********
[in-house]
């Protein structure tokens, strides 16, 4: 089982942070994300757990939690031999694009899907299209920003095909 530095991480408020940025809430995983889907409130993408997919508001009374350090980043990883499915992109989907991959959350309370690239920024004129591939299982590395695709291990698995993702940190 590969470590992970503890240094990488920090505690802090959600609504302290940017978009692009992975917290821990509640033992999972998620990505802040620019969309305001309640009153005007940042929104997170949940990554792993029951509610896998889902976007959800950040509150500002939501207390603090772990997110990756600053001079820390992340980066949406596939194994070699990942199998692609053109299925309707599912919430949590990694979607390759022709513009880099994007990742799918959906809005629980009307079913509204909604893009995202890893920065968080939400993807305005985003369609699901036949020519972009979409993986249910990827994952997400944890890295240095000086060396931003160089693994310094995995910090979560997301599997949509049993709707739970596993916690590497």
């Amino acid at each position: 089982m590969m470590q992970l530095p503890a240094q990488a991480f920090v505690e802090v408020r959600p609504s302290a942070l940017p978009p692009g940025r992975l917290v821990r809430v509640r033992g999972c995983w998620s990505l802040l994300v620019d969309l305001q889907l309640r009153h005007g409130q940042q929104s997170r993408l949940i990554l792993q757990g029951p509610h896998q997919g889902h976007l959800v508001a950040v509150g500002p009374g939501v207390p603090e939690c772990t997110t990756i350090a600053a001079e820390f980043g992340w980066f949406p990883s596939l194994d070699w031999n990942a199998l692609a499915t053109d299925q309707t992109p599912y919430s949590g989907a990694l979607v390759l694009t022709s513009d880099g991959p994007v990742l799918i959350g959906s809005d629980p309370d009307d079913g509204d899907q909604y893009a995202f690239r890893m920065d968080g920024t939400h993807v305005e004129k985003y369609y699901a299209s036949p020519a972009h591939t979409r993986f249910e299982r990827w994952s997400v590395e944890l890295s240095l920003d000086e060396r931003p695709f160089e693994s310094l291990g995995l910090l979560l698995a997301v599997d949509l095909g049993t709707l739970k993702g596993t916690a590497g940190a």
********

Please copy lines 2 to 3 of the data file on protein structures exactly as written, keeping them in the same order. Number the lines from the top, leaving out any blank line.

């Protein structure tokens, strides 16, 4: 089982942070994300757990939690031999694009899907299209920003095909 530095991480408020940025809430995983889907409130993408997919508001009374350090980043990883499915992109989907991959959350309370690239920024004129591939299982590395695709291990698995993702940190 590969470590992970503890240094990488920090505690802090959600609504302290940017978009692009992975917290821990509640033992999972998620990505802040620019969309305001309640009153005007940042929104997170949940990554792993029951509610896998889902976007959800950040509150500002939501207390603090772990997110990756600053001079820390992340980066949406596939194994070699990942199998692609053109299925309707599912919430949590990694979607390759022709513009880099994007990742799918959906809005629980009307079913509204909604893009995202890893920065968080939400993807305005985003369609699901036949020519972009979409993986249910990827994952997400944890890295240095000086060396931003160089693994310094995995910090979560997301599997949509049993709707739970596993916690590497």
């Amino acid at each position: 089982m590969m470590q992970l530095p503890a240094q990488a991480f920090v505690e802090v408020r959600p609504s302290a942070l940017p978009p692009g940025r992975l917290v821990r809430v509640r033992g999972c995983w998620s990505l802040l994300v620019d969309l305001q889907l309640r009153h005007g409130q940042q929104s997170r993408l949940i990554l792993q757990g029951p509610h896998q997919g889902h976007l959800v508001a950040v509150g500002p009374g939501v207390p603090e939690c772990t997110t990756i350090a600053a001079e820390f980043g992340w980066f949406p990883s596939l194994d070699w031999n990942a199998l692609a499915t053109d299925q309707t992109p599912y919430s949590g989907a990694l979607v390759l694009t022709s513009d880099g991959p994007v990742l799918i959350g959906s809005d629980p309370d009307d079913g509204d899907q909604y893009a995202f690239r890893m920065d968080g920024t939400h993807v305005e004129k985003y369609y699901a299209s036949p020519a972009h591939t979409r993986f249910e299982r990827w994952s997400v590395e944890l890295s240095l920003d000086e060396r931003p695709f160089e693994s310094l291990g995995l910090l979560l698995a997301v599997d949509l095909g049993t709707l739970k993702g596993t916690a590497g940190a």